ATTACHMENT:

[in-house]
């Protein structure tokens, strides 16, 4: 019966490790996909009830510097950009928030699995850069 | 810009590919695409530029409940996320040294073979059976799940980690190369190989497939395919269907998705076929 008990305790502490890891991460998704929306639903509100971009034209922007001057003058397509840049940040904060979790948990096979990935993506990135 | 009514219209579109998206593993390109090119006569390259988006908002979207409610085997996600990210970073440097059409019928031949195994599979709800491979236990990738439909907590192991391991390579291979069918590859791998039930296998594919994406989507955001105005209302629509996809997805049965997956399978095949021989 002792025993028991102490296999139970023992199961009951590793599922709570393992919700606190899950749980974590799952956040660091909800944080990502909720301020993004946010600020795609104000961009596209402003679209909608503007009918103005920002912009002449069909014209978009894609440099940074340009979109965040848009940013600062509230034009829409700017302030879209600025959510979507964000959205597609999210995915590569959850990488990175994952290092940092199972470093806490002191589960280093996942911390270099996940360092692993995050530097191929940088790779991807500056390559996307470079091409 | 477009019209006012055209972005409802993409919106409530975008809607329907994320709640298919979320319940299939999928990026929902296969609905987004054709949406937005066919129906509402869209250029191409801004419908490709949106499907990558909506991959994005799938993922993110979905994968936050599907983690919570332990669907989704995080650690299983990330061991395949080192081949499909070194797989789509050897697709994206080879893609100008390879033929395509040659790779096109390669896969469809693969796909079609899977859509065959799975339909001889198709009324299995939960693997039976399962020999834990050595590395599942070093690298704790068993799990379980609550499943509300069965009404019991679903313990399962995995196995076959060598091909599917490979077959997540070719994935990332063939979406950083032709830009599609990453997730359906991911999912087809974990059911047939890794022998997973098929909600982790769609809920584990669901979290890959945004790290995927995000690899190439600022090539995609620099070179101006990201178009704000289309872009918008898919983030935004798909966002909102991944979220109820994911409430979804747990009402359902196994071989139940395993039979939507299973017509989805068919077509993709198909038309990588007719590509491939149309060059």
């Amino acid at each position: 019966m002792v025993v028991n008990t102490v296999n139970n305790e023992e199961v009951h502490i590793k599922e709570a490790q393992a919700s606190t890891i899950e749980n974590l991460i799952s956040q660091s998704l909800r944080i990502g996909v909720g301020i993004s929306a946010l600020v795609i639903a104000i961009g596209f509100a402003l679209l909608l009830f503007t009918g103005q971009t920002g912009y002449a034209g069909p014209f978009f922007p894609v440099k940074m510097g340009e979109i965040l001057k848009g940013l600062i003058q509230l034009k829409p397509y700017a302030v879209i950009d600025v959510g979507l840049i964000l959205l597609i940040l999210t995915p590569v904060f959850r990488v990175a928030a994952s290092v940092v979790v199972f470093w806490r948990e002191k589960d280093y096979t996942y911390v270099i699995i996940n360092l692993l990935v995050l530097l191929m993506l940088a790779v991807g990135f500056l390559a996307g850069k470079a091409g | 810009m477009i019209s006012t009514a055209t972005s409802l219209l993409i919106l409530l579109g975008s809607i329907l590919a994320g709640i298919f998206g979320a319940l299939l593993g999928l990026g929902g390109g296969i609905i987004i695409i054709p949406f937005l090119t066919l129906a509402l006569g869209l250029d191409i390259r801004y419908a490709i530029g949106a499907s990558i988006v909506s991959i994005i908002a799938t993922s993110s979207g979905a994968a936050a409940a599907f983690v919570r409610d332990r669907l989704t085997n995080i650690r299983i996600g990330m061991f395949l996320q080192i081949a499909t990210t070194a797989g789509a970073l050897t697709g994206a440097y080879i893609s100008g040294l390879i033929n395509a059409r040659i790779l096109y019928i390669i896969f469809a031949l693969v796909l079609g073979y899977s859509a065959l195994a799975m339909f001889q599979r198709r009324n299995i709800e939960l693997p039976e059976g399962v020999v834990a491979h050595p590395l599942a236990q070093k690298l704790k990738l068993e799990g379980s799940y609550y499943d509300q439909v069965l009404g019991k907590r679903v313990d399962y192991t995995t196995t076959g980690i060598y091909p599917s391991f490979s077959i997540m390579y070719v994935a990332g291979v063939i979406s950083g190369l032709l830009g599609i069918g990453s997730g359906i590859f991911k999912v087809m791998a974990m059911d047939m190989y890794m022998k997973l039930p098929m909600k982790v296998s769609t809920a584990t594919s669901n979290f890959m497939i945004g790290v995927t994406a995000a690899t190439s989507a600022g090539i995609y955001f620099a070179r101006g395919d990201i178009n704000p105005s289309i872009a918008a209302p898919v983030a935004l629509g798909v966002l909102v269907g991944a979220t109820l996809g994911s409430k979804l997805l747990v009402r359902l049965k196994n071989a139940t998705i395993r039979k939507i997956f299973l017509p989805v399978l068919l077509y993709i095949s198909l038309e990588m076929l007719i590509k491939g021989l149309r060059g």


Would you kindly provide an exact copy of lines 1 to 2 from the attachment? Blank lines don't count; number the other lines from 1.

[in-house]
């Protein structure tokens, strides 16, 4: 019966490790996909009830510097950009928030699995850069 | 810009590919695409530029409940996320040294073979059976799940980690190369190989497939395919269907998705076929 008990305790502490890891991460998704929306639903509100971009034209922007001057003058397509840049940040904060979790948990096979990935993506990135 | 009514219209579109998206593993390109090119006569390259988006908002979207409610085997996600990210970073440097059409019928031949195994599979709800491979236990990738439909907590192991391991390579291979069918590859791998039930296998594919994406989507955001105005209302629509996809997805049965997956399978095949021989 002792025993028991102490296999139970023992199961009951590793599922709570393992919700606190899950749980974590799952956040660091909800944080990502909720301020993004946010600020795609104000961009596209402003679209909608503007009918103005920002912009002449069909014209978009894609440099940074340009979109965040848009940013600062509230034009829409700017302030879209600025959510979507964000959205597609999210995915590569959850990488990175994952290092940092199972470093806490002191589960280093996942911390270099996940360092692993995050530097191929940088790779991807500056390559996307470079091409 | 477009019209006012055209972005409802993409919106409530975008809607329907994320709640298919979320319940299939999928990026929902296969609905987004054709949406937005066919129906509402869209250029191409801004419908490709949106499907990558909506991959994005799938993922993110979905994968936050599907983690919570332990669907989704995080650690299983990330061991395949080192081949499909070194797989789509050897697709994206080879893609100008390879033929395509040659790779096109390669896969469809693969796909079609899977859509065959799975339909001889198709009324299995939960693997039976399962020999834990050595590395599942070093690298704790068993799990379980609550499943509300069965009404019991679903313990399962995995196995076959060598091909599917490979077959997540070719994935990332063939979406950083032709830009599609990453997730359906991911999912087809974990059911047939890794022998997973098929909600982790769609809920584990669901979290890959945004790290995927995000690899190439600022090539995609620099070179101006990201178009704000289309872009918008898919983030935004798909966002909102991944979220109820994911409430979804747990009402359902196994071989139940395993039979939507299973017509989805068919077509993709198909038309990588007719590509491939149309060059």